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Serious and individual threat to a civilian’s life or person by reason of indiscriminate violence in situations of international or internal armed conflict
Last update: November 2021

The necessary elements in order to apply Article 15(c) QD are:

Figure 2. Article 15(c) QD: elements of the assessment.

In order to apply Article 15(c) QD, the above elements should be established cumulatively.

The following is a summary of the relevant conclusions concerning the situation in Afghanistan:


Armed conflict: Over the summer months of 2021, the Taliban’s offensive advanced rapidly and resulted in them taking over almost all of the country. ANSF personnel often withdrew from positions without engaging in confrontations. In their statements following the takeover of Kabul in August 2021, the Taliban declared the war to be over. However, in some areas resistance armed groups were organised and armed confrontations took place. ISKP also continues to be active in the country.
CivilianArticle 15(c) QD applies to a person who is not a member of any of the parties to the conflict and is not taking part in the hostilities, potentially including former combatants who have genuinely and permanently renounced armed activity. The applications by persons under the following profiles should be examined carefully. Based on an individual assessment, such applicants may be found not to qualify as civilians under Article 15(c) QD. For example:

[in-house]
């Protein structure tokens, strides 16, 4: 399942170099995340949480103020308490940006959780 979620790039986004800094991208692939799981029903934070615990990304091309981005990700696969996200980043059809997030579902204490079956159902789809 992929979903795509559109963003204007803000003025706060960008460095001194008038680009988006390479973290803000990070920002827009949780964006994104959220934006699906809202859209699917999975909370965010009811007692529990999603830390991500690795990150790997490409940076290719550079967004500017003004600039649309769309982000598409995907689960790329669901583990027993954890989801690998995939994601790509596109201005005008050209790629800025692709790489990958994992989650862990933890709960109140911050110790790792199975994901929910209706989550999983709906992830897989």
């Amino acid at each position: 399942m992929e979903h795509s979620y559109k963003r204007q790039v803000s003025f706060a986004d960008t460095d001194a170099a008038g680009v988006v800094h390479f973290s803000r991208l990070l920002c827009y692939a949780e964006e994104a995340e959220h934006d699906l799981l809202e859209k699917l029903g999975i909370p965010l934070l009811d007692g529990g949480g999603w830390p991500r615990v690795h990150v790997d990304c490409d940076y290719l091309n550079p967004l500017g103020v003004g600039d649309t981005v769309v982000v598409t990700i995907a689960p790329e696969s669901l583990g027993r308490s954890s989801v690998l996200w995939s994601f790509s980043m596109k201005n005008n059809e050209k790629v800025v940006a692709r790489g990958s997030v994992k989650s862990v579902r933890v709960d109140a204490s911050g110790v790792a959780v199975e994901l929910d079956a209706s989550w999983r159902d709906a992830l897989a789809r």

Armed groups opposing the Taliban: several paramilitary groups continued to exist or were formed in the final days of the Taliban offensive and after their takeover
Other armed groups: Other armed groups active in Afghanistan include, for example, ISKP, IMU, the Haqqani Network, Al Qaeda, Jundullah.

It should be noted that actively taking part in hostilities is not limited to openly carrying arms but could also include substantial logistical and/or administrative support to combatants.

It is important to underline that the assessment of protection needs is forward-looking. Therefore, the main issue at hand is whether the applicant will be a civilian or not upon return. The fact that the person took part in hostilities in the past would not necessarily mean that Article 15(c) QD would not be applicable to him or her.

Indiscriminate violence: The increased level of violence seen over the summer months has been followed by a significant drop in confrontations and in the associated indiscriminate violence after the takeover by the Taliban. However, these developments are very recent and changes in trends may be observed in the future. Limitations with regard to reliable reporting from the country should also be taken into account. Therefore, at the time of writing, it is not considered feasible to assess the situation in Afghanistan in terms of protection needs under Article 15(c) QD.
As the security situation in Afghanistan evolves, in order to make a forward-looking assessment with regard to the level of risk due to indiscriminate violence in a situation of armed conflict, the following elements could be taken into account on the basis of relevant and up-to-date COI: